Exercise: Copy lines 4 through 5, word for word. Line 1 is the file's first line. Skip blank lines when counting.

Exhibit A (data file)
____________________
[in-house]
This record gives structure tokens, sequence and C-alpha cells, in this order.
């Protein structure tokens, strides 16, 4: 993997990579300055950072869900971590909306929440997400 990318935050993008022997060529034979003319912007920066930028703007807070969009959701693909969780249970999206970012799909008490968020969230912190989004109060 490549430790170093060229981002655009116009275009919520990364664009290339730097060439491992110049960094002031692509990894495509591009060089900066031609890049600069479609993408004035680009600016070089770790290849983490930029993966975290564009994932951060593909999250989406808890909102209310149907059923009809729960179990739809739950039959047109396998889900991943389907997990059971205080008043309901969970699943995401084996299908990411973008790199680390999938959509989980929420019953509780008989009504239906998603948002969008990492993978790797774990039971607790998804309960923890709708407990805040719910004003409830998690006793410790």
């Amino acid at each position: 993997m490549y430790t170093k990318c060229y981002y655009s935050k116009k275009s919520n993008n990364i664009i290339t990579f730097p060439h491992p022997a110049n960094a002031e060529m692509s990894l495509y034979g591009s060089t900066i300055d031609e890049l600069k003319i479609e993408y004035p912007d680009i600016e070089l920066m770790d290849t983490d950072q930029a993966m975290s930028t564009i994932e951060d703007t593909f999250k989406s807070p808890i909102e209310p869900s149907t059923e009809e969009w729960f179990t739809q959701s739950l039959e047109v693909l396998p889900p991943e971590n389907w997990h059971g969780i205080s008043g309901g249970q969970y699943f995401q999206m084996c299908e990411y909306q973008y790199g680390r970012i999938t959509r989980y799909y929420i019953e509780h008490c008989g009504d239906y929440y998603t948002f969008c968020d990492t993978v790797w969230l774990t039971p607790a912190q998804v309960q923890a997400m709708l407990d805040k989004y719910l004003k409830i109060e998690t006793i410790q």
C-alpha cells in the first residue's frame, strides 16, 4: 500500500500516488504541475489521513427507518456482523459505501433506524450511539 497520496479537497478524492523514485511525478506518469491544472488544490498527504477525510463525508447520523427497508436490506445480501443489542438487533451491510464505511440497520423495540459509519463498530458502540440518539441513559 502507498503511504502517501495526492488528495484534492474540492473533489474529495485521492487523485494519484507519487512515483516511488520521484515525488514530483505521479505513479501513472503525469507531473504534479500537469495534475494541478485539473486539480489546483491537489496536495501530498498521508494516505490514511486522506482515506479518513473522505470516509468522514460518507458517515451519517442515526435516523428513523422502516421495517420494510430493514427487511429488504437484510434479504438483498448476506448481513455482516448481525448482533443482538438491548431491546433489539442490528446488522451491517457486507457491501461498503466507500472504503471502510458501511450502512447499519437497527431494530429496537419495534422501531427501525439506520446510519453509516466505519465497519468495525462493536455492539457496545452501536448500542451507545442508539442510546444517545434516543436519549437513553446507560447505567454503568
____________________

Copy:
């Amino acid at each position: 993997m490549y430790t170093k990318c060229y981002y655009s935050k116009k275009s919520n993008n990364i664009i290339t990579f730097p060439h491992p022997a110049n960094a002031e060529m692509s990894l495509y034979g591009s060089t900066i300055d031609e890049l600069k003319i479609e993408y004035p912007d680009i600016e070089l920066m770790d290849t983490d950072q930029a993966m975290s930028t564009i994932e951060d703007t593909f999250k989406s807070p808890i909102e209310p869900s149907t059923e009809e969009w729960f179990t739809q959701s739950l039959e047109v693909l396998p889900p991943e971590n389907w997990h059971g969780i205080s008043g309901g249970q969970y699943f995401q999206m084996c299908e990411y909306q973008y790199g680390r970012i999938t959509r989980y799909y929420i019953e509780h008490c008989g009504d239906y929440y998603t948002f969008c968020d990492t993978v790797w969230l774990t039971p607790a912190q998804v309960q923890a997400m709708l407990d805040k989004y719910l004003k409830i109060e998690t006793i410790q």
C-alpha cells in the first residue's frame, strides 16, 4: 500500500500516488504541475489521513427507518456482523459505501433506524450511539 497520496479537497478524492523514485511525478506518469491544472488544490498527504477525510463525508447520523427497508436490506445480501443489542438487533451491510464505511440497520423495540459509519463498530458502540440518539441513559 502507498503511504502517501495526492488528495484534492474540492473533489474529495485521492487523485494519484507519487512515483516511488520521484515525488514530483505521479505513479501513472503525469507531473504534479500537469495534475494541478485539473486539480489546483491537489496536495501530498498521508494516505490514511486522506482515506479518513473522505470516509468522514460518507458517515451519517442515526435516523428513523422502516421495517420494510430493514427487511429488504437484510434479504438483498448476506448481513455482516448481525448482533443482538438491548431491546433489539442490528446488522451491517457486507457491501461498503466507500472504503471502510458501511450502512447499519437497527431494530429496537419495534422501531427501525439506520446510519453509516466505519465497519468495525462493536455492539457496545452501536448500542451507545442508539442510546444517545434516543436519549437513553446507560447505567454503568